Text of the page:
Global Warming Doubters Strike Back


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“If Not Us, Who?”

If Not Us, Who? takes you on a journey into the life of William Rusher, a key player in shaping the modern conservative movement. Known for his long stint as the publisher of National Review, Rusher wasn't just a publisher—he was a crucial strategist and thinker in...

Every few years, some group of scientists, egged on by the media, is persuaded to warn mankind of some new danger facing the human race. This triggers the anxiety that always floats just below the conscious level in most people, and serves the purposes of the media by generating several months of gratifying headlines. It also serves the purposes of the scientists, by giving them months of flattering publicity, not to mention the financial rewards that accompany scientific papers on the subject.

The excitement dies down in due course, but there is always some new peril being discovered. Remember the ozone hole? And whatever happened to acid rain?

But by far the most durable scare in recent years has been that generated by the supposed dangers of global warming. The Earth’s climate is never absolutely stable. It is always either warming or cooling by tiny fractions of a degree per year, and recently it has been warming. By extrapolating this process beyond any justification, the usual scaremongers have managed to convince a good many otherwise sensible people that human activity is responsible for the warming, and that we must slam on the brakes or face disaster.

A November editorial in The New York Times spelled it out: “… the consequences could be disastrous: further melting at the poles, sea levels rising high enough to submerge island nations, the elimination of one-quarter or more of the world’s species, widespread famine in places like Africa, more violent hurricanes.” What’s more, there is no time to waste: “…the world must stabilize the emission of greenhouse gases by 2015, begin to reduce them shortly thereafter and largely free itself of carbon-emitting technologies by midcentury.”

In support of this nonsense, the Times offered the report of “the International Panel on Climate Change, a group of 2500 scientists who collectively constitute the world’s most authoritative voice on global warming.” In the ensuing months, a major effort has been made to establish that this panel’s view is the all-but-unanimous opinion of the world’s climatologists on the question. It is, however, no such thing. More than 19,000 scientists have signed a petition saying global warming is probably natural and not a crisis. (The complete list can be seen at

The International Conference on Climate Change is meeting this week in New York City. Its topic is “Global Warming: Truth or Swindle?” and according to the announcement, “More than 400 scientists, economists and experts will meet … to challenge the claim that global warming is a ‘crisis.'” Under the sponsorship of the Heartland Institute, 50 organizations are co-sponsoring the event, including the John Locke Foundation, the George C. Marshall Institute and the National Center for Policy Analysis.

Among those participating will be Vaclav Klaus, president of the Czech Republic, who has long opposed the global-warming hysteria; Dr. Robert Balling, professor of Climatology at Arizona State University; Dr. Vincent Gray, executive director of the New Zealand Climate Coalition; Dr. Frederick Seitz, president emeritus of The Rockefeller University; and Dr. Willie Soon, chief science adviser to the Science and Public Policy Institute.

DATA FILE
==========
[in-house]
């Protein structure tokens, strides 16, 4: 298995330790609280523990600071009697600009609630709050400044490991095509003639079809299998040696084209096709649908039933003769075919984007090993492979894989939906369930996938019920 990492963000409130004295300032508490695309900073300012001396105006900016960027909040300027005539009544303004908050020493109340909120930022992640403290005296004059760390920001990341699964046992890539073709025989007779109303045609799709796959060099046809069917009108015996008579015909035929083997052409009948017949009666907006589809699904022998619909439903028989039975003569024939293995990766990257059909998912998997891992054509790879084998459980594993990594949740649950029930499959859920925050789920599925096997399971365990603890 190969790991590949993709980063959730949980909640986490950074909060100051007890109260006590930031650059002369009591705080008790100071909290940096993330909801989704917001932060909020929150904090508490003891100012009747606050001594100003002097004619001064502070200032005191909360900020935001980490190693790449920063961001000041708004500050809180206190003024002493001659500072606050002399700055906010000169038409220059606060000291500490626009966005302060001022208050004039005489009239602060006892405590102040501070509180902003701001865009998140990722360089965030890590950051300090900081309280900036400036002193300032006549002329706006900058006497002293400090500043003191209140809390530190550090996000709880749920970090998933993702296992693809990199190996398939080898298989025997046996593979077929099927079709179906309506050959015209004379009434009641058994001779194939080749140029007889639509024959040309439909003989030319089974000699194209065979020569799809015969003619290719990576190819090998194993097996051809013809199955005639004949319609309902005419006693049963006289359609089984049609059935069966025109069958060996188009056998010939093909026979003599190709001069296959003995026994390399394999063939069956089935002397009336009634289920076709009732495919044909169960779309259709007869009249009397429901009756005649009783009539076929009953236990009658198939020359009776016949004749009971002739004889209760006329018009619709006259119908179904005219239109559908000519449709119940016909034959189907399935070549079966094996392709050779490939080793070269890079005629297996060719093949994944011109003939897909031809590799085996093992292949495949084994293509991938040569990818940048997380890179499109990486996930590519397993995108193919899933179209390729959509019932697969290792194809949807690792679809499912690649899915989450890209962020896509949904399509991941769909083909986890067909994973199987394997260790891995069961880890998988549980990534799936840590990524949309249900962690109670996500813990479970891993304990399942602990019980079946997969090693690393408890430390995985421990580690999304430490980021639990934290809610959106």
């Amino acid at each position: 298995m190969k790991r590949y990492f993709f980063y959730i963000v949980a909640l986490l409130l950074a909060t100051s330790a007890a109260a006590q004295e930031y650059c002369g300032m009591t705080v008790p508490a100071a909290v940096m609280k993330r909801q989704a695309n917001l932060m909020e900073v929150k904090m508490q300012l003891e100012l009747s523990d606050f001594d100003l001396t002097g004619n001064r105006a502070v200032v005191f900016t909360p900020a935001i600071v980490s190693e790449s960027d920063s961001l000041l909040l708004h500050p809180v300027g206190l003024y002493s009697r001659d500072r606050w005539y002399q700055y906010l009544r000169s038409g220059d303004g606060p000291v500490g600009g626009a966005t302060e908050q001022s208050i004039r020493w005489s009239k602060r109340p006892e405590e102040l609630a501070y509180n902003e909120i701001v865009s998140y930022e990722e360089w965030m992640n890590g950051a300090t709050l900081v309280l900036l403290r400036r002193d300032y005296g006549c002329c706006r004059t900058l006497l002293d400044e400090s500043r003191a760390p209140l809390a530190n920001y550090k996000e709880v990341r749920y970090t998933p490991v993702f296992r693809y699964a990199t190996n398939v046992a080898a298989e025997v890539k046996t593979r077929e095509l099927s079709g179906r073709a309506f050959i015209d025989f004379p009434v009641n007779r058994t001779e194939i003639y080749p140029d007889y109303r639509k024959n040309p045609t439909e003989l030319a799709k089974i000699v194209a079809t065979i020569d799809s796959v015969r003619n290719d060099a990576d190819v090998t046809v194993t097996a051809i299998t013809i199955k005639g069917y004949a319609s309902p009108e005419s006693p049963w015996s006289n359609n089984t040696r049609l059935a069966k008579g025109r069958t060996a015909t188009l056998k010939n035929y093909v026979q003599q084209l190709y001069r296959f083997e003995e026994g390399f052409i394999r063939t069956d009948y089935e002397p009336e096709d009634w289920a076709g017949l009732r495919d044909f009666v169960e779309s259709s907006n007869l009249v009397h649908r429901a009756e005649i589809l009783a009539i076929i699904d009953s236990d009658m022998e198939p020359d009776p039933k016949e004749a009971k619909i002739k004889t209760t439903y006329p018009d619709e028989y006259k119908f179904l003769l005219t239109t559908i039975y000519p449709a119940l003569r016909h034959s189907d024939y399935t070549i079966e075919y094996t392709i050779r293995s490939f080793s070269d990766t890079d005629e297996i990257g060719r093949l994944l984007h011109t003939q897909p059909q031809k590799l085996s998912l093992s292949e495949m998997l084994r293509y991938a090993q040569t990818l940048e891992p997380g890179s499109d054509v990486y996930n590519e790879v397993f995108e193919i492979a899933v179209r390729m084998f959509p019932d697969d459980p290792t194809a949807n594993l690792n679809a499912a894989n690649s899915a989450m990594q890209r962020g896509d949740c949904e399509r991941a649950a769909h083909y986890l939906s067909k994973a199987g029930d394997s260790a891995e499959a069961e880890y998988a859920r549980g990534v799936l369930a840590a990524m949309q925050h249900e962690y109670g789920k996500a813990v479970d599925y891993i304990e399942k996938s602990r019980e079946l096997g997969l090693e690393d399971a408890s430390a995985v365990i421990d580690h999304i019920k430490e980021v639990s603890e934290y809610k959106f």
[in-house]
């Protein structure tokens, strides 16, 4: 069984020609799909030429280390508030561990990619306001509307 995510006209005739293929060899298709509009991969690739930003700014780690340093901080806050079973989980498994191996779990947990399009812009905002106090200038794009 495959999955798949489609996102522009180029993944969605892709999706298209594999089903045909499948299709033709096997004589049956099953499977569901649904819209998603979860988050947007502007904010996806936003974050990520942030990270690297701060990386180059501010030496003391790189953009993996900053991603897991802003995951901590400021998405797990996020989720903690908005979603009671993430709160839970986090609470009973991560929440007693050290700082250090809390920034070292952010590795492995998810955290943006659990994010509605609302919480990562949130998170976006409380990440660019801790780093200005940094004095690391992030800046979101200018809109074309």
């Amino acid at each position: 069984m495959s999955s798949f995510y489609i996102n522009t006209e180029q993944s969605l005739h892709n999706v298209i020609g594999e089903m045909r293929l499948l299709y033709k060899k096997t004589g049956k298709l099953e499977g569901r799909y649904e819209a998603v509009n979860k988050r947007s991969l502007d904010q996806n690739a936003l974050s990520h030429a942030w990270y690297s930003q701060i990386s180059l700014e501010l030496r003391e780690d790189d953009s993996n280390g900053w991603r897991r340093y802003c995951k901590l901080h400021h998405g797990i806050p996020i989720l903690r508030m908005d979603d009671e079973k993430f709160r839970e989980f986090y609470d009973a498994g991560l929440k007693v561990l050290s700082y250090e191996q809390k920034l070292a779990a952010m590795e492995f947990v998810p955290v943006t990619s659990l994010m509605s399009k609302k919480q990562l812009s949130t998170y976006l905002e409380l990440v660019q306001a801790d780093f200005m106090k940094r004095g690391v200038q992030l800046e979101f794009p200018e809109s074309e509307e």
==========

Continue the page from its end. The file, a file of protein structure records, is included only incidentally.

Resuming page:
It is too much to hope that even a gathering of experts as impressive as this one will deter the global-warming hysterics. The latter are hell-bent on forcing down emissions associated with the use of fossil fuel, on which the United States relies for 85 percent of its energy. This can be done only by restricting the supply or raising the cost of energy — especially coal, which provides half of America’s electricity.

But it is heartening to know that the scientific community is at last finding its voice and speaking out against such folly.


This article originally appeared on on Mar 06, 2008


  • William Rusher

    William A. Rusher, a Distinguished Fellow of the Claremont Institute, was the publisher of National Review magazine from 1957 to 1988. A prominent conservative spokesman, Rusher gained national recognition over forty years as a television and radio personality. Since 1973, his syndicated column "The Conservative Advocate" has appeared in newspapers across the U.S. He is also a prolific author and lecturer, with five books and numerous articles. His notable works include "The Making of the New Majority Party" and "The Rise of the Right." An influential political activist, Rusher was instrumental in the 1961 draft of Barry Goldwater for the 1964 Republican nomination, which reshaped the Republican Party and continued under Ronald Reagan. He graduated from Princeton University and Harvard Law School, served in the Air Force during World War II, and worked at a major Wall Street law firm. He also served as associate counsel to the U.S. Senate's Internal Security Subcommittee before joining National Review. In 1989, Rusher became a Distinguished Fellow at the Claremont Institute, continuing to write and advise from his home in San Francisco. He remains active on various boards, including the Ashbrook Center for Public Affairs, National Review Inc., and the Media Research Center.

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